If you see someone wearing a red ribbon on the first day of December, it will be a reminder of World AIDS Day, an annual opportunity for the global community to come together to support the estimated 34 million individuals living with HIV, and to remember the millions who have died from the virus. The pandemic claimed more than 25 million lives between 1981 and 2007. The red ribbon is an international symbol of HIV awareness and support.
The World Health Organisation (WHO) established World AIDS Day 26 years ago, in 1988, the first global health day. Since then, scientific breakthroughs have provided treatments for those affected by HIV. There are also legal protections in place for HIV-positive people, as discrimination is met with education about the condition.
Despite medical and legal changes, AIDS continues to spread, and there is an urgent need for awareness and fundraising. World AIDS Day is a chance to initiate conversations about these needs, to inform people about how the virus is transmitted, how to protect one another, and how to treat infected individuals with respect and compassion.
The initiative is led by international organisations such as World AIDS Campaign, which provides resources for communities around the world to plan their own events. Of course, the hope is that awareness will be raised beyond the first of December, and many groups facilitate year-round participation. In the UK, for example, the National AIDS Trust (NAT) launched an interactive website called HIVaware.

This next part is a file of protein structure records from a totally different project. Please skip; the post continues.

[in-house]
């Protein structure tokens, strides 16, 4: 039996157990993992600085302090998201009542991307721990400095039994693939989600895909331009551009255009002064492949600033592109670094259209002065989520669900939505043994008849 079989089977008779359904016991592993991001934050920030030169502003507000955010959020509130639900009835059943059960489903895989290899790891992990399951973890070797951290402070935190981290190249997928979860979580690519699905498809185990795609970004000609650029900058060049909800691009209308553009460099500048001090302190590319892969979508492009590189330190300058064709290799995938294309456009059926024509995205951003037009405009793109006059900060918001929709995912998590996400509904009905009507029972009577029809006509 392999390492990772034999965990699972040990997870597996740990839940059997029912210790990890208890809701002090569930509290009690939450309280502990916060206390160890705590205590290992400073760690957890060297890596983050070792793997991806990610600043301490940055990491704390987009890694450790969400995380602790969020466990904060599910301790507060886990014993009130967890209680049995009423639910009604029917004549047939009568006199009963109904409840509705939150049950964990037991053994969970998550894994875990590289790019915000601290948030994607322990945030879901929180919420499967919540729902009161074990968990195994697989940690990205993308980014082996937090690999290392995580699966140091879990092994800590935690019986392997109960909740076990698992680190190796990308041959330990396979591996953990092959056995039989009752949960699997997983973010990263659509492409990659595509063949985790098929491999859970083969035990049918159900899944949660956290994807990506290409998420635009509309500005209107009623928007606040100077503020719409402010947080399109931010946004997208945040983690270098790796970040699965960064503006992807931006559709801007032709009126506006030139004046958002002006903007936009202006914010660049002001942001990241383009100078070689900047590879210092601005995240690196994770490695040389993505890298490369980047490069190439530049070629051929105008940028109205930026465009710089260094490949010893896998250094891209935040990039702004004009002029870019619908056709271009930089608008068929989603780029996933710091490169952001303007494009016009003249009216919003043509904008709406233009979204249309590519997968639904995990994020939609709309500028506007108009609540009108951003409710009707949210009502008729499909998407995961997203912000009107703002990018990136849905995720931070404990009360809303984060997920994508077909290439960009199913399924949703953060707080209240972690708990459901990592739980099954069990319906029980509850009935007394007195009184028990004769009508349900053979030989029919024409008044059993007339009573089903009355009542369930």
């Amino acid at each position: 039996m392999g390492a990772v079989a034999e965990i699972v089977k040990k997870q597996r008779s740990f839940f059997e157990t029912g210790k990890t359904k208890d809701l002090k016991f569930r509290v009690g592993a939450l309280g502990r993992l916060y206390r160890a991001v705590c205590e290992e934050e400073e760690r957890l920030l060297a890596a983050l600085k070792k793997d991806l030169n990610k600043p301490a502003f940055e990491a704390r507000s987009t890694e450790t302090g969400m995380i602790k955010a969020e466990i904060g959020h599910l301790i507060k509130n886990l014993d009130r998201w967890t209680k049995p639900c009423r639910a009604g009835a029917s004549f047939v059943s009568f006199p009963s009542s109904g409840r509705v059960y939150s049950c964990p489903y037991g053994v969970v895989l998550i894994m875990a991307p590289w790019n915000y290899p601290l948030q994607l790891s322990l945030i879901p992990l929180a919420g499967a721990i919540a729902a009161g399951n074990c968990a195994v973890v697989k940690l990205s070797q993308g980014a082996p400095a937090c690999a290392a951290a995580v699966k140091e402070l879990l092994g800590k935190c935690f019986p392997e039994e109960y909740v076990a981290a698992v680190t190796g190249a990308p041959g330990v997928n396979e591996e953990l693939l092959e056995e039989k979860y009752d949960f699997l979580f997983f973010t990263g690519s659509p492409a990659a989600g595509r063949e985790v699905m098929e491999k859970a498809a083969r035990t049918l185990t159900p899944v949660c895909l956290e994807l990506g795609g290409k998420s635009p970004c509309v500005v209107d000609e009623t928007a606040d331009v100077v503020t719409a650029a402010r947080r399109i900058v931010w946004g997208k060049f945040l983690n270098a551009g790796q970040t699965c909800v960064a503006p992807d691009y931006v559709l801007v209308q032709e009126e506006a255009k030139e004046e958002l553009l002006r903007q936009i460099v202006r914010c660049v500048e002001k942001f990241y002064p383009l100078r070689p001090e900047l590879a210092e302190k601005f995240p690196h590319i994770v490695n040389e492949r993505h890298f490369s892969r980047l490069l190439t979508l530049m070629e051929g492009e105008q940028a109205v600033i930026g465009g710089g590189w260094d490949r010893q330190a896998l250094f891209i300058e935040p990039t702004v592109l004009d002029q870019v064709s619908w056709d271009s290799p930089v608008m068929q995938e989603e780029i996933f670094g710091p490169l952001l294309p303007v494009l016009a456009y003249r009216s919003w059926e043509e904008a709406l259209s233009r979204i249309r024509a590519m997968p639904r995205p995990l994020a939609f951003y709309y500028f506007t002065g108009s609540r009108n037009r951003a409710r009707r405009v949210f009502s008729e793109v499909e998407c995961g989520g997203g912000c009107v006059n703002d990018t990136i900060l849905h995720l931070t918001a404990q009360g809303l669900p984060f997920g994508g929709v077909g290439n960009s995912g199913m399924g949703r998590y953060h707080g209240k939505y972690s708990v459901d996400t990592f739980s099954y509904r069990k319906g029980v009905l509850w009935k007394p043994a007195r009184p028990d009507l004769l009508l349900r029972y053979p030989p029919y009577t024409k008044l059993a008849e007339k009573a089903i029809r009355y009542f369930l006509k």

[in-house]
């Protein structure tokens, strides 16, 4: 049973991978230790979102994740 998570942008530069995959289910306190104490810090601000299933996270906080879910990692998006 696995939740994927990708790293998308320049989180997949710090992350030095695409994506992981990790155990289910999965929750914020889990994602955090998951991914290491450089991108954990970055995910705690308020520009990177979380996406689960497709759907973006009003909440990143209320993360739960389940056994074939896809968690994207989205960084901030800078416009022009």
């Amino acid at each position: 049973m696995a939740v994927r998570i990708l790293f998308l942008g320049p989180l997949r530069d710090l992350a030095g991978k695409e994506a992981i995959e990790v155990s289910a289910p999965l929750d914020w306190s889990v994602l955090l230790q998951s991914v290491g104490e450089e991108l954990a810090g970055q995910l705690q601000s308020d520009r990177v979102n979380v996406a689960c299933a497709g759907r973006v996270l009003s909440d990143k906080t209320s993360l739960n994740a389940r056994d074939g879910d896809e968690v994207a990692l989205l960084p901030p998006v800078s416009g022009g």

In Washington, DC (USA), the White House will host an event at noon on 1 December to recognise World AIDS Day. The US government’s theme for this year’s observance is “Focus, Partner, Achieve: An AIDS-free Generation". In recognition of the subsets of the population involved in the HIV/AIDS community, AIDS.gov lists resources targeted to three groups: young adults; clinicians and service providers; and individuals at risk.
Young adults are urged to participate in the Facing AIDS photo-sharing initiative (#FacingAIDS), which is a way to promote discussion among younger generations. Social media figures prominently, with AIDS.gov pages on Facebook and Instagram, as well as Twitter tweets using #WAD2014.
Clinicians and social service providers are offered customisable posters to use in their work settings, and are encouraged to share the latest policy and research updates. At-risk individuals are targeted through awareness and outreach programs by the Centers for Disease Control and Prevention (CDC) and other agencies. The World AIDS Campaign website is also organised to inform and assist specific populations.
References: AIDS.gov, World AIDS Campaign